Let’s talk about turmeric and pain

Turmeric - the natural pain reliever

I happened upon an old Time magazine article online a number of weeks ago about the pain relief properties of turmeric. Now, as far as I knew at the time turmeric is a spice that shows up in Indian food quite frequently. But this article written by a physician claimed that a daily intake of a turmeric supplement helped a patient with a badly deteriorated hip get around without pain. He actually had constant bone on bone contact in the hip joint. The patient elected to have hip replacement simply because he felt stiff, but not because he was in pain. The doctor did the surgery and allowed the patient to take turmeric post surgery not because he believed it would help the patient recover, but because he didn’t think it would hurt the patient. To the doctor’s astonishment, regardless of the patient’s advanced age, he recovered at a remarkable speed. In the doctor’s own words:

Jerry (the patient) was a post-op marvel. There are some patients in their 70s who surprise us with how quickly they recover from an operation. And yes, we did it the minimally invasive way. But Jerry outperformed them all. A week post-op, he walked in without a cane, without a limp, got up from a chair faster than I can and showed me a healed surgical wound that looked a month old. The “stiffness” was gone; he now had normal range of motion.

Now, the doctor goes on to say that he believes that part of the patient’s speedy recovery can be attributed to a placebo effect, but he was impressed enough to start experimenting with turmeric on his own aches and pains. Reportedly, he feels it works.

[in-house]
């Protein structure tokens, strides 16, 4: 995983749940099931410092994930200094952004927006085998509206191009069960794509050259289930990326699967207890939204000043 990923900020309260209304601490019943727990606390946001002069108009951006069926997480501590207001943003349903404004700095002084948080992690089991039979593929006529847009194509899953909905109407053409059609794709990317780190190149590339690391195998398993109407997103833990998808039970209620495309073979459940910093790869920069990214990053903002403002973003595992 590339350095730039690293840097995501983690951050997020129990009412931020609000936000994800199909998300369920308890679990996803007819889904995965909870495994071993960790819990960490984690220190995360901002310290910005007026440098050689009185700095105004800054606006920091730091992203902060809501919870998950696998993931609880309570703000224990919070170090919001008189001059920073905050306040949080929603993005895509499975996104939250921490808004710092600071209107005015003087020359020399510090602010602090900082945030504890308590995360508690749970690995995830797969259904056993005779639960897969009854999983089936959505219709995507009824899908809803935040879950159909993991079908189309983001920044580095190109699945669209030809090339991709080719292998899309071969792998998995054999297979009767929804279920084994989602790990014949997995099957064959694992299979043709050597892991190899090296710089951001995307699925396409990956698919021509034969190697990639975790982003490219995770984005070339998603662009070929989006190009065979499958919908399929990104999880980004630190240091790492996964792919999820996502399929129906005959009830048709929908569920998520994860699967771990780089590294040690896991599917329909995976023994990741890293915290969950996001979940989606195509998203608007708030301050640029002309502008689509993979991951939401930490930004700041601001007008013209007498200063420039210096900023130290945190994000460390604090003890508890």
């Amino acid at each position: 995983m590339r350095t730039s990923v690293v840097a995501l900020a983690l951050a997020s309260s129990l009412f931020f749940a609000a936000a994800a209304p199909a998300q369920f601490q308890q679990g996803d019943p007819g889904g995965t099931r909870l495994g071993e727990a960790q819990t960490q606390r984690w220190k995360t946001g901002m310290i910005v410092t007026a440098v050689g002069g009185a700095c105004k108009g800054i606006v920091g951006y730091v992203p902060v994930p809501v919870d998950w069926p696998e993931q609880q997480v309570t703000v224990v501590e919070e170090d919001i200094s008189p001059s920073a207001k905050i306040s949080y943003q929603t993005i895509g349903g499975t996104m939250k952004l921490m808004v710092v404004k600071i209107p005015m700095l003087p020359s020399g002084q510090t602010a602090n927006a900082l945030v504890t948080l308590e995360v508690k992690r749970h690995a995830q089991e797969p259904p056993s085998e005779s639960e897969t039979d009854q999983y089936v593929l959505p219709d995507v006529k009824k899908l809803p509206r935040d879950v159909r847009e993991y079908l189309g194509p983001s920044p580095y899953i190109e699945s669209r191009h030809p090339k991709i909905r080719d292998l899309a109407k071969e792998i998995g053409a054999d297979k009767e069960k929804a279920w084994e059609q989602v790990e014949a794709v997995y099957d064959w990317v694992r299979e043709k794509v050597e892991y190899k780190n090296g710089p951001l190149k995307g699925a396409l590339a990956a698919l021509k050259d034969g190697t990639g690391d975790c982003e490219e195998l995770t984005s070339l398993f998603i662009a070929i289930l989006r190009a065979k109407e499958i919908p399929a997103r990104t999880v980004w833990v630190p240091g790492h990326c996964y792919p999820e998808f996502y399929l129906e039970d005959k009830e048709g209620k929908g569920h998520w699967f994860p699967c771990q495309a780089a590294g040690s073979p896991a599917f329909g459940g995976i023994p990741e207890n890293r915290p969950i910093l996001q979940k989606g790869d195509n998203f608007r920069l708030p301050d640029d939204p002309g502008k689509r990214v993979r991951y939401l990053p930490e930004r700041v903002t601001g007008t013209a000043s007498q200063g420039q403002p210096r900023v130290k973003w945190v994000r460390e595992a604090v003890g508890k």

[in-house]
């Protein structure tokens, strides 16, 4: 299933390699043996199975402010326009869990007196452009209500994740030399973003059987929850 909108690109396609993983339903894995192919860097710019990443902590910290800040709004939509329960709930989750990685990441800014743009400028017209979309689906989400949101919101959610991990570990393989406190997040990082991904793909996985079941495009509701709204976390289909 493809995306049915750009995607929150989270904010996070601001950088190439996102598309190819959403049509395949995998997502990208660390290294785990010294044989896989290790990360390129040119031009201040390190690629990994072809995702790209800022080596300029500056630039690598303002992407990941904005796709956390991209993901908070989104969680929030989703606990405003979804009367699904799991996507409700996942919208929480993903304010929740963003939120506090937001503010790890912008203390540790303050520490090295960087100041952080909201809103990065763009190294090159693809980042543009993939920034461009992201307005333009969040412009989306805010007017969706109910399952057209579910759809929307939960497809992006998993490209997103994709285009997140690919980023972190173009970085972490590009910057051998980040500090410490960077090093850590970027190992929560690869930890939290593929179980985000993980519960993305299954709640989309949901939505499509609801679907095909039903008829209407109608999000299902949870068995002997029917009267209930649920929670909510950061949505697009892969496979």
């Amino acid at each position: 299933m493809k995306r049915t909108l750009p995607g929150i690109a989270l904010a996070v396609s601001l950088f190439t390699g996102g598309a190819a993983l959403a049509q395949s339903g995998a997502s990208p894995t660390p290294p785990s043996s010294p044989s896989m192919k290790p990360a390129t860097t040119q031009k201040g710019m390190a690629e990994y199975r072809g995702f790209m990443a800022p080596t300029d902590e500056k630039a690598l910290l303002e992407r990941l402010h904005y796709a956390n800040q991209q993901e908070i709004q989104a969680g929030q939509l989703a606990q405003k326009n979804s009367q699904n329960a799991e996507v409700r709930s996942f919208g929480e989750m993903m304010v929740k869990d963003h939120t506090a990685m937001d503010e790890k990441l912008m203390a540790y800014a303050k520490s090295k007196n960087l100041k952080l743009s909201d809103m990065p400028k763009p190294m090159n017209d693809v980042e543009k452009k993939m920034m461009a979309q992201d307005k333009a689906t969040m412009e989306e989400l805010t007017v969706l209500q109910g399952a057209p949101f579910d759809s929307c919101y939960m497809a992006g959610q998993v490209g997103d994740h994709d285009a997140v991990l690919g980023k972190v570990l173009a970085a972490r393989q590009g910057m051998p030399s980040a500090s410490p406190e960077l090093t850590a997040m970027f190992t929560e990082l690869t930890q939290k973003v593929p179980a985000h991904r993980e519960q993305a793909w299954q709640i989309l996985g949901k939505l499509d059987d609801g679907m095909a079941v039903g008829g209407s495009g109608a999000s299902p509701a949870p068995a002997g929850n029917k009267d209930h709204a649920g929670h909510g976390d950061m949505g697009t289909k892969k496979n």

I started to take a turmeric supplement after reading the article. I have aches and pains from running three days a week. For some reason, my body doesn’t react well to the activity. My shins in particular hate it when I run. The turmeric seemed to alleviate the normal pain I got from running. But the real test for turmeric came about a week after I started taking it. I twisted my ankle on one of my runs. It was a severe twist. In fact, I witnessed the twisting with my own eyes and was horrified at the angle of my foot during the accident. I saw an object in my path and attempted to jump it. Tired from the run, I misjudged my jump and landed on the object. My foot turned inward at about a 90 degree angle. I hopped up and it immediately popped back in place. It’s an injury I have suffered four or five times in my life. Turns out I have what’s known as weak ankles. My previous experience with the injury told me I had a window of opportunity while my adrenaline was pumping to make it home. But I stopped just before heading home and thought, “Let’s test the turmeric theory out and finish the run.” So, I did. I completed the run and then walked home. The pain was just underneath the surface. I was aware of it but I was able to work through it. Something I would not have been able to do before. I got home and decided while I was still relatively pain free I should run some errands. I got in the car and drove around for a couple of hours and came home. Again, I was aware of the pain, but my ankle never seized up me like it had in the past.